You Can’t Always Get What You Want –

I love it – the passion that Richard showed in his December 7 blog – A Tough Choice, which dealt with the Obama Compromise with the Republicans on tax cuts and on the opposite side, Bob’s ongoing almost daily writings reminding us of the out of control spiraling United States deficit.

I like to consider myself an independent and my take on the whole thing was good for you Mr. President, I mean seriously what was the guy to do ? In a few weeks he will have a Republican majority in the House of Representatives, an expiring tax policy put in place by our previous president which helps the little guy and a small portion of conservative Democrats insisting on an extension of tax cuts for all Americans. Yet being mindful of the election where voters wanted the two sides to work together he showed the ability to compromise and was able to get most of what he wanted.

If you take a close look at the total package I’m very much in favor of most of it, $300 billion for a middle class tax cut for those earning $250,000 or less per year, $280 billion for corporate tax breaks which will hopefully create jobs and spur business investment, $130 billion for continuing tax cuts for those making over $250,000, $120 billion for a 2% payroll tax cut, $56 billion for a thirteen month extension for jobless benefits and $40 billion to continue earned income tax credits and education tax credits.

Sure the president could have continued to fight with Republicans and the fight would have most likely lasted into next year, being played over and over again on the nightly news. What would have happened is American’s making the least amount would have seen what was 10% of their earnings going towards taxes increase to 15%. That’s a 50% increase for those who need their hard earned money the most because they live from paycheck to paycheck. I’d argue that even though the president was sticking by his principles, people would have blamed him.

Compromise is tough, but this compromise really doesn’t hurt the president since 67% of Independents and 52% of Democrats along with an overwhelming number of Republicans support tax cuts. We all know you can’t raise taxes during tough economic times. So you can’t always get what you want – but if you try sometimes you just might find you get what you need !

Scams On The Half Shell

Yesterday I got a letter from “US Airlines.”  It advised me that I had “qualified for an award of 2 roundtrip airline tickets,” valid for travel anywhere in the continental United States, with a retail value of up to $1,400.   The letter was signed by “Barbara Dion, Vice President.”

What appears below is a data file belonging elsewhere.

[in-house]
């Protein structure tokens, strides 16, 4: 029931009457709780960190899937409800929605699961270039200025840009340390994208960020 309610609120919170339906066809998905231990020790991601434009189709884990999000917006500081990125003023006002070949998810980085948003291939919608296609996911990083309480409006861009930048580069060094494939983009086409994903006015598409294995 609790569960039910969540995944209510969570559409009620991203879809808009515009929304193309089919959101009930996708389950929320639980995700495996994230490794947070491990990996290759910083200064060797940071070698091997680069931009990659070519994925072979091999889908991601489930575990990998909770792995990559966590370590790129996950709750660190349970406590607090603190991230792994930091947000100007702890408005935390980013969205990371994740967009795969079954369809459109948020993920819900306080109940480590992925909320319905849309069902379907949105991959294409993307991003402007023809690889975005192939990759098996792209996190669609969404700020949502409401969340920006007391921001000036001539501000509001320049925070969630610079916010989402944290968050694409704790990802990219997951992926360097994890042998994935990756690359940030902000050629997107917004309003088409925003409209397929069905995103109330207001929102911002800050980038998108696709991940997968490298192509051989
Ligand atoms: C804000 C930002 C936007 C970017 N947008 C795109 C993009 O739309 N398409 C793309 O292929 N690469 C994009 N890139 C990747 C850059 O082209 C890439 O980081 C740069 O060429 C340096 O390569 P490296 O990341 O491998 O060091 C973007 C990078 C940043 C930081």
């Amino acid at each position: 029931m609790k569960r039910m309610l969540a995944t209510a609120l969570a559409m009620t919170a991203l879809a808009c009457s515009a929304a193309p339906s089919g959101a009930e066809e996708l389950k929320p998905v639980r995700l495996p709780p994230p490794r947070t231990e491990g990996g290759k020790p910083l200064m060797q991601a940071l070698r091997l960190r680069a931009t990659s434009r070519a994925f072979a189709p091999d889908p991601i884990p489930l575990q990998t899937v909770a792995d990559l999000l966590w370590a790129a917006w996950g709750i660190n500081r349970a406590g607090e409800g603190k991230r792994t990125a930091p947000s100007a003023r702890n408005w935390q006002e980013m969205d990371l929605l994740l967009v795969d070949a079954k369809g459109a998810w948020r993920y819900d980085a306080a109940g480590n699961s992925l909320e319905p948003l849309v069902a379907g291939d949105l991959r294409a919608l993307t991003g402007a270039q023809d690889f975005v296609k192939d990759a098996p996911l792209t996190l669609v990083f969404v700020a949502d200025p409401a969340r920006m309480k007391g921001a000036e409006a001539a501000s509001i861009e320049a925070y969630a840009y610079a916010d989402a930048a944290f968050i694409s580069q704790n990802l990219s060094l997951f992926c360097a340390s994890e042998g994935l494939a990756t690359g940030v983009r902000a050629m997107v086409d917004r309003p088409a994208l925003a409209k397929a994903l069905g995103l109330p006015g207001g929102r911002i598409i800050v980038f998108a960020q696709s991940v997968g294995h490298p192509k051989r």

It didn’t take more than a glance at the letter to see all kinds of red flags.  “US Airlines,” whose motto is “Fly the US Skies”?  Who are those guys?  Not US Airways, or United Airlines, whose motto is “Fly the friendly skies.”  (And, of course, a quick Google search turned up no entity called “US Airlines.”)  The letter had no return address or general contact information.  It also was filled with phony urgency.  It advised that “US Airlines” has “attempted contacting” me several times “without success,” and the letter would be their last attempt.  (I’m pretty easy to reach, and I don’t recall any prior communications from “US Airlines.”)  If I don’t call by December 15, at the phone number listed, the ticket vouchers will likely be issued to “the alternate.”   I’m quite confident that anyone who called the phone number would be asked to give their credit card number and other confidential personal information to “verify their identity,” and the scammers would be off to the races.

Scammers suck, but they’ve been around for the entirety of human history.  Lazy, crafty people have always come up with schemes to try to trick or cheat others out of their hard-earned money.  Most scams, however, aren’t as careful, plausible, and elaborate as the play that netted Doyle Lonnegan (brilliantly played by Robert Shaw) in The Sting.  People just need to be on their toes, look for red flags that really aren’t hard to see, and maintain a skeptical attitude.  With those attributes, people can usually avoid falling for the half-baked scams that are so commonplace in modern America.